Anyway, we take a floating city cruise every December, after the American Thanksgiving, when prices drop down pre-Christmas period.  It’s the only way we can afford this little yearly “treat”.  We started doing a yearly cruise about 10 years ago, after I had been given the news that I was cancer free after numerous lumpectomies.  It was hard for me to go out the door of our house on that first cruise adventure (this was all pre-sailboat ownership) as I tried to fight the way I was brought up to not be extravagant and spend money without due cause.  It’s hard to break out of how you were brought up, and not beat yourself for spending something on yourself.  With maturity, I’m getting better, and pushing away the guilt thoughts that used to come like a vengeance.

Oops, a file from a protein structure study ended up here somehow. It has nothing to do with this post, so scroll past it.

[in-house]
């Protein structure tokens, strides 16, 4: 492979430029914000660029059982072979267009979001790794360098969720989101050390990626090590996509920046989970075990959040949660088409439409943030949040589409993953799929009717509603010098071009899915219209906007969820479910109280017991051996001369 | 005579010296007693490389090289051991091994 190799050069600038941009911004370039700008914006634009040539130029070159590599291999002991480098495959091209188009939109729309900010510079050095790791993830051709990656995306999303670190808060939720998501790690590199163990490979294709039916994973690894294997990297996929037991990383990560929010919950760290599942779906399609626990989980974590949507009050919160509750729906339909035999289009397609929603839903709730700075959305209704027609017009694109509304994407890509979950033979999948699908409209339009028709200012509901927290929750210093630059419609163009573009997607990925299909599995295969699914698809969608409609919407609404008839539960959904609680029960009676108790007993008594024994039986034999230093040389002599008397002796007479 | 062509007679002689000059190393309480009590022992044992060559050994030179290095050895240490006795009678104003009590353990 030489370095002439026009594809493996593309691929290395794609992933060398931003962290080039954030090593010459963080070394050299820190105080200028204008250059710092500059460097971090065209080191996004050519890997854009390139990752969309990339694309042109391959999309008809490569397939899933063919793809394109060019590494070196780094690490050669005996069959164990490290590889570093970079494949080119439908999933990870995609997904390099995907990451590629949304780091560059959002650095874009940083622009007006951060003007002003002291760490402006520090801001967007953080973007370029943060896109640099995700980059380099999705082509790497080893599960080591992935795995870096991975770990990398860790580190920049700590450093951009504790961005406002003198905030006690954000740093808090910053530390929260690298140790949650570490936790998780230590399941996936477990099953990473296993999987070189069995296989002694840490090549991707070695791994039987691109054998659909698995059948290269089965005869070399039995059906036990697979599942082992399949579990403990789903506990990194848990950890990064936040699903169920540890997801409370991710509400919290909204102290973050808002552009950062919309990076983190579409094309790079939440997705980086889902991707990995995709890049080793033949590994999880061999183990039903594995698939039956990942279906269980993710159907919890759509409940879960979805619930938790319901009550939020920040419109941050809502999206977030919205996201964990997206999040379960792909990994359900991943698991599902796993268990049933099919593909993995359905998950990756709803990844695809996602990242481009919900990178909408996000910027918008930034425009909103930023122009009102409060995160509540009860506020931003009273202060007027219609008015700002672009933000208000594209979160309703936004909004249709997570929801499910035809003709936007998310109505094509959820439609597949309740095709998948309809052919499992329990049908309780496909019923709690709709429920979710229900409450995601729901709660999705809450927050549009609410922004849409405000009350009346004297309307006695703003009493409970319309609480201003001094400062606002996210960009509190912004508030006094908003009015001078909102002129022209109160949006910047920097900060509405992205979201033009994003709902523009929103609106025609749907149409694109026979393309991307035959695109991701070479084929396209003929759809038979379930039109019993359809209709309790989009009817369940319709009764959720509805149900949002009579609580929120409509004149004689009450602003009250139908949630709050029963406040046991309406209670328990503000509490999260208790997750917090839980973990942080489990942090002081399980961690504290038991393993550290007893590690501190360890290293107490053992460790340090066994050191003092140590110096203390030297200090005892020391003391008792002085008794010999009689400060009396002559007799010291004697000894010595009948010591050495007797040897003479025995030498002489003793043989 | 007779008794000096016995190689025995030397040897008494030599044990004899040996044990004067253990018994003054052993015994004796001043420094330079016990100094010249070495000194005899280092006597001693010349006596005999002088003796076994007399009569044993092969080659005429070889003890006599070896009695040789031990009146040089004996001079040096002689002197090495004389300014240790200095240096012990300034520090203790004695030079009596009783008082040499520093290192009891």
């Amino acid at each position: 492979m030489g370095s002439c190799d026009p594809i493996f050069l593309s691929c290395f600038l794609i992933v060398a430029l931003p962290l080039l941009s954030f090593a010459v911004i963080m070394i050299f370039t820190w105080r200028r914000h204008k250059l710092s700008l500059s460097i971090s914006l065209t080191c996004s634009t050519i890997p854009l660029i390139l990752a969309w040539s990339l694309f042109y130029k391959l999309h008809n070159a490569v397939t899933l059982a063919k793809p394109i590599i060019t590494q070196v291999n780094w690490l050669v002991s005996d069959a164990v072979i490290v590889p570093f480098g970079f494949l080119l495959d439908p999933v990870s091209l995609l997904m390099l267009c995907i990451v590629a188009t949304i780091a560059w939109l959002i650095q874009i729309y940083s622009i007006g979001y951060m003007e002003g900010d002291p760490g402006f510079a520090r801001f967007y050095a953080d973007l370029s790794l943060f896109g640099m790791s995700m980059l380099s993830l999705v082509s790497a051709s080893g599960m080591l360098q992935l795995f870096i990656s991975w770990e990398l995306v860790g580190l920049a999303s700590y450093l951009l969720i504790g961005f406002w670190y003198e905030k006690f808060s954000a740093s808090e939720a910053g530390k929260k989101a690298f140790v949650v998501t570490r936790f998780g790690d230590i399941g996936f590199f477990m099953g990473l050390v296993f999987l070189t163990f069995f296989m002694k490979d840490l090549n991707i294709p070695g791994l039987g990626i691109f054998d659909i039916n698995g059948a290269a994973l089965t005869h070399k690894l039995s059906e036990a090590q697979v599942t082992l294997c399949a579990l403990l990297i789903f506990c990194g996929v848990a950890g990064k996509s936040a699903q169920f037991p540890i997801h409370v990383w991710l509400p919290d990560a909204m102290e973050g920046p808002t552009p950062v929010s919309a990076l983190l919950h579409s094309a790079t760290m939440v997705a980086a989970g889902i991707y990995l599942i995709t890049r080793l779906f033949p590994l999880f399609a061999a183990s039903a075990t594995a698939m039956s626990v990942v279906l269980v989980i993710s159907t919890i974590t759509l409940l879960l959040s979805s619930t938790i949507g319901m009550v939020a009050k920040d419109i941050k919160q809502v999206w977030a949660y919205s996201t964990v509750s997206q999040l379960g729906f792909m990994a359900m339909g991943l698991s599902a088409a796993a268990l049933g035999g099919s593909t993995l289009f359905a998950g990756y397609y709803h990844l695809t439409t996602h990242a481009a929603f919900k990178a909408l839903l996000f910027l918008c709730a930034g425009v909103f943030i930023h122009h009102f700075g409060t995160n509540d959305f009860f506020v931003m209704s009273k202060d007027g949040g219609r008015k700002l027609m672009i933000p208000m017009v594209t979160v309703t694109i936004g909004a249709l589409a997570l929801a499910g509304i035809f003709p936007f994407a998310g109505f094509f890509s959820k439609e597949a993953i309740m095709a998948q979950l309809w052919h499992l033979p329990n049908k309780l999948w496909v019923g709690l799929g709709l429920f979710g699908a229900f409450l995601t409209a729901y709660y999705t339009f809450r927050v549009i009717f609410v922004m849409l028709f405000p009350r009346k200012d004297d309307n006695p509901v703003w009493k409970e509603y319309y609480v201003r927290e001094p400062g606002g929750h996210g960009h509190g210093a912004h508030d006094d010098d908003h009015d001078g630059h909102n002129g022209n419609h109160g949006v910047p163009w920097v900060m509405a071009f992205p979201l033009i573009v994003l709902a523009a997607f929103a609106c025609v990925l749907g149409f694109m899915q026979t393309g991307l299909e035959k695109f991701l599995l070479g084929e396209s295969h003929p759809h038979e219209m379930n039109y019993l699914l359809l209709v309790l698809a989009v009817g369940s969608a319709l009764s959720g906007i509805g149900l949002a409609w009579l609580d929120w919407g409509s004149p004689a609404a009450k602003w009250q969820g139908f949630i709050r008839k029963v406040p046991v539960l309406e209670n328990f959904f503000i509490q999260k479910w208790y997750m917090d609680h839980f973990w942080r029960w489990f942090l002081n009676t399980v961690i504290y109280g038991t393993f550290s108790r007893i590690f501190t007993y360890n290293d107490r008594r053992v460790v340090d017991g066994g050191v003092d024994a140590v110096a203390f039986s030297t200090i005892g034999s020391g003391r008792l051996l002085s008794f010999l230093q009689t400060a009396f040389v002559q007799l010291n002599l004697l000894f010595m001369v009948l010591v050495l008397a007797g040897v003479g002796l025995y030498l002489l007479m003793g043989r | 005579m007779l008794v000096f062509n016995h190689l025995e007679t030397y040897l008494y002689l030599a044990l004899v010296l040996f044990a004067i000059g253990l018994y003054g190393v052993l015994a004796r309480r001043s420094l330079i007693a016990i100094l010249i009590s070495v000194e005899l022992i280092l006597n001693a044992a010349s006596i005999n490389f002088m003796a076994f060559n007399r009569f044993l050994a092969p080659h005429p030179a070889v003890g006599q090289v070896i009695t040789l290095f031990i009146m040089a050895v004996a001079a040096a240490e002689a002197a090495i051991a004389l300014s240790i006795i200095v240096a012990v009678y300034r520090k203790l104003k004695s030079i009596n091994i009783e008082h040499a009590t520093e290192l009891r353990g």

The one thing I am now realising is that this yearly cruise in a way is what other diabetics do for celebrating their anniversary of their diabetic diagnosis.  It only dawned on me this morning (the reason why I’m here at my net book and typing this out – sipping away on my Americano - fuel for my brain).  Taking a sip of the brew here – ahhhh.  Since joining up to diabetic groups online only a few years ago, I never heard of a "diabetic anniversary".  I mean, why celebrate something that you didn’t ask to be loaded down with for the rest of your life?